Mahabharata (English)

by Kisari Mohan Ganguli | 2,566,952 words | ISBN-10: 8121505933

The English translation of the Mahabharata is a large text describing ancient India. It is authored by Krishna-Dwaipayana Vyasa and contains the records of ancient humans. Also, it documents the fate of the Kauravas and the Pandavas family. Another part of the large contents, deal with many philosophical dialogues such as the goals of life. Book...

"Dhritarashtra said,—

'The names of rivers and mountains, O Sanjaya, as also of provinces, and all other things resting on the earth, and their dimensions, O you that are acquainted with the measures of things of the earth in its entirety and the forests, O Sanjaya, recount to me in detail.'

"Sanjaya said,—

'O great king, all things in the universe, in consequence of the presence (in them) of the five elements, have been said to be equal by the wise. These elements, are space, air, fire, water, and earth. Their (respective) attributes are sound, touch, vision, taste, and scent. Every one of these elements possesses (in addition to what is especially its own) the attribute or attributes of that or those coming before it. The earth, therefore, is the foremost of them all, possessing as it does the attributes of all the other four, besides what is specially its own, as said by Rishis acquainted with truth.[1]

There are four attributes, O king, in water. Scent does not exist in it. Fire has three attributes viz., sound, touch, and vision. Sound and touch belong to air, while space has sound alone. These five attributes, O king, exist (in this way) in the five principal elements depending on which all creatures in the universe exist. They exist separately and independently when there is homogeneity in the universe.[2] When, however, these do not exist in their natural state but with one another, then creatures spring into life, furnished with bodies. This is never otherwise.

The elements are destroyed, in the order of the one succeeding, merging into the one that proceeds; and they spring also into existence, one arising from the one before it.[3] All of these are immeasurable, their forms being Brahma itself. In the universe are seen creatures consisting of the five elements. Men endeavour to ascertain their proportions by exercising their reason. Those matters, however, that are inconceivable, should never be sought to be solved by reason. That which is above (human) nature is an indication of the inconceivable.

"'O son of Kuru’s race, I will, however, describe to you the island called Sudarsana. This island, O king, is circular and of the form of a wheel. It is covered with rivers and other pieces of water and with mountains looking like masses of clouds, and with cities and many delightful provinces. It is also full of trees furnished with flowers and fruits, and with crops of diverse kinds and other wealth. And it is surrounded on all sides with the salt ocean. As a person can see his own face in a mirror, even so is the island called Sudarsana seen in the lunar disc. Two of its parts seem to be a peepul tree, while two others look like a large hare. It is surrounded on all sides with an assemblage of every kind of deciduous plants. Besides these portions, the rest is all water. What remains I will describe to you shortly. The rest I will speak of afterwards. Listen now to this that I describe in brief.[4]"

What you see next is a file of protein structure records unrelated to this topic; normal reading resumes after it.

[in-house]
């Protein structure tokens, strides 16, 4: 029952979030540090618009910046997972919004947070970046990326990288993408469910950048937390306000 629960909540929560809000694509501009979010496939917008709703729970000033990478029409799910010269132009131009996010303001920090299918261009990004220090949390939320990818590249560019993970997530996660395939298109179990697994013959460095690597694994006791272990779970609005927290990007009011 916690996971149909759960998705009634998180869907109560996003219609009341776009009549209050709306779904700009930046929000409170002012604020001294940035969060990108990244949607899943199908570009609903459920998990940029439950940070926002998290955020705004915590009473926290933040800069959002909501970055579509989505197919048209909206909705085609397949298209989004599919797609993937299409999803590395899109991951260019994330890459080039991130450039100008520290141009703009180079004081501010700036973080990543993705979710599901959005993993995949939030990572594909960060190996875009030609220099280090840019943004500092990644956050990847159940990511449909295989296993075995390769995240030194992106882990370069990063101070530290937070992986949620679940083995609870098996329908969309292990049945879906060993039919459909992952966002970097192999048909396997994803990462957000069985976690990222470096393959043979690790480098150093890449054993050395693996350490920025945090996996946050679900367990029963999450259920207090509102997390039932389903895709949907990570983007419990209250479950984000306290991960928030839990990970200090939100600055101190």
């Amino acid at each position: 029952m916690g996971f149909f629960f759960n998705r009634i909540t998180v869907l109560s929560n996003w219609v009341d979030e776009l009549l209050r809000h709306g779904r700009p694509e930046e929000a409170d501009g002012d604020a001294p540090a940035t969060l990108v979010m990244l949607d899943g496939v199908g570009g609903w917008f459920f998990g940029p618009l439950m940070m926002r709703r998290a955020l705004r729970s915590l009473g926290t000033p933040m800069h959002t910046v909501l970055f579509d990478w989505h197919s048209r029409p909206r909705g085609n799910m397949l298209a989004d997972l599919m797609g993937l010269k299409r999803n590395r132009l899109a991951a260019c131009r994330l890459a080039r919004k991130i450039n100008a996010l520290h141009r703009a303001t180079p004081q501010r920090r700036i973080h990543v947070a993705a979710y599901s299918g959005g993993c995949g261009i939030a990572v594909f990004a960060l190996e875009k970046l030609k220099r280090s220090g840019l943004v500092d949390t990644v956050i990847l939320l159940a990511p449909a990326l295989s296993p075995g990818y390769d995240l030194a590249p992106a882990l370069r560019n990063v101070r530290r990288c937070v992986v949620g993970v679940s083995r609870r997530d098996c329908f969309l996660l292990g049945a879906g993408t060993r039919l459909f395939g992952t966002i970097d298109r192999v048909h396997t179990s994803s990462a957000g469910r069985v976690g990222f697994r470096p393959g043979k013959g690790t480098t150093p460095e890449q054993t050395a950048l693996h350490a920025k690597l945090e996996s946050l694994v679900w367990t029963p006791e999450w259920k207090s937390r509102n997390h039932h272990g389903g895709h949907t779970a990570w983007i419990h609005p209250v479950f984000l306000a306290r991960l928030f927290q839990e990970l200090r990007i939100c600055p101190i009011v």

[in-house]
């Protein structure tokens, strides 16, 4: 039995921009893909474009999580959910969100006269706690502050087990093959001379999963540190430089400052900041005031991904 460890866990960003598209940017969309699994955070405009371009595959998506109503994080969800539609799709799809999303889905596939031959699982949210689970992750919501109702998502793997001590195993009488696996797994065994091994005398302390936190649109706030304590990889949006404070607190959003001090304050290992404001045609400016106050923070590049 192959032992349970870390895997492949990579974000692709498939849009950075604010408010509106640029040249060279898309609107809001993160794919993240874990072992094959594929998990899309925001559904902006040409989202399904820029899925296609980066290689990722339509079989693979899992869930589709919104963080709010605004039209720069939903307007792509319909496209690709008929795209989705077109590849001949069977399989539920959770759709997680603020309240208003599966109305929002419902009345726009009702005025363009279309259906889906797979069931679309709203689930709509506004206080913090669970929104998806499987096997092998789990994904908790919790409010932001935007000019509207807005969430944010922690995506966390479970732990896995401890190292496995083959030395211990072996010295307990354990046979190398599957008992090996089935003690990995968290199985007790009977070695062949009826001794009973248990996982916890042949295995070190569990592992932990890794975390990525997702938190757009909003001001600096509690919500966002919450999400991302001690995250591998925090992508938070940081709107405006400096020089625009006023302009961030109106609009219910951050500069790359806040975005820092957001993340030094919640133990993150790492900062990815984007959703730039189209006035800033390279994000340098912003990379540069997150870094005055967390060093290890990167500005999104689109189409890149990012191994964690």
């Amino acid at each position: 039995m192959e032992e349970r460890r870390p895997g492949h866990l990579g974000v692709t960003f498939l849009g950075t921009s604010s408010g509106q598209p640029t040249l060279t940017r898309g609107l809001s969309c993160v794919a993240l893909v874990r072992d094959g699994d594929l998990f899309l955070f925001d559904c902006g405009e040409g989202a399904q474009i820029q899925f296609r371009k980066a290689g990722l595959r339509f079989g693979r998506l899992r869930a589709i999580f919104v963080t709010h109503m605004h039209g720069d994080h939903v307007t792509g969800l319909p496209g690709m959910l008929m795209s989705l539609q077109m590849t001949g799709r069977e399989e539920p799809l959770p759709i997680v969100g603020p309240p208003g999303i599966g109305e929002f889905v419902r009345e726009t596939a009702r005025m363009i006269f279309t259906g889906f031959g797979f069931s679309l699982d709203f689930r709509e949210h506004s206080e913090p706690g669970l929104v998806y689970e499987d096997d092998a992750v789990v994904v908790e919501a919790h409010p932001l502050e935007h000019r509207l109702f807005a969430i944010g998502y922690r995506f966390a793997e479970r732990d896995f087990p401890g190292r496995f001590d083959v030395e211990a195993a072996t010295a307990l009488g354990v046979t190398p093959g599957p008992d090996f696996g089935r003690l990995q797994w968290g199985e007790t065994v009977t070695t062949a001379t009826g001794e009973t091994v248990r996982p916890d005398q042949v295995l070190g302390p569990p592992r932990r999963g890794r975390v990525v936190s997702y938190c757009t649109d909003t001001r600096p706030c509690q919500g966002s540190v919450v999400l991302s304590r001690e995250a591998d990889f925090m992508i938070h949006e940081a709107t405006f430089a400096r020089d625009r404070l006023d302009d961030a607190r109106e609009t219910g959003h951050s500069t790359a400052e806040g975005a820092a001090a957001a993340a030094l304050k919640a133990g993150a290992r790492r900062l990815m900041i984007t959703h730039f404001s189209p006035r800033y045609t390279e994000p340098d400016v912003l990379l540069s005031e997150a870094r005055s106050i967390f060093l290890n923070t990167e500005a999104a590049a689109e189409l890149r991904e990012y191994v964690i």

Footnotes and references:


I have rendered 4 and 5 a little too freely. The language of the original is very terse.


Samyam is homogeneity. The allusion is to the state of the universe before creation, when there exists nothing but a homogeneous mass or Brahma alone. The first compound of the 2nd line is read differently. The Burdwan Pandits and the Bombay edition read anyonyam (in the accusative); many of the Bengal texts read anyonyena (in the instrumental). The meaning is scarcely affected by this difference of reading.


The order of destruction is that earth merges into water, water into fire, fire into air, and air into space. And so the order of birth is that from space arises air, from air arises fire, from fire arises water, and from water arises earth.


Nilakantha explains the last six slokas as having an esoteric meaning. By Sudarsana he understands the mind. The rest is explained consistently. Interpretations, however, are not rare among commentators seeking to put sense in non-sense.


This concludes Section V of Book 6 (Bhishma Parva) of the Mahabharata, of which an English translation is presented on this page. This book is famous as one of the Itihasa, similair in content to the eighteen Puranas. Book 6 is one of the eighteen books comprising roughly 100,000 Sanskrit metrical verses.

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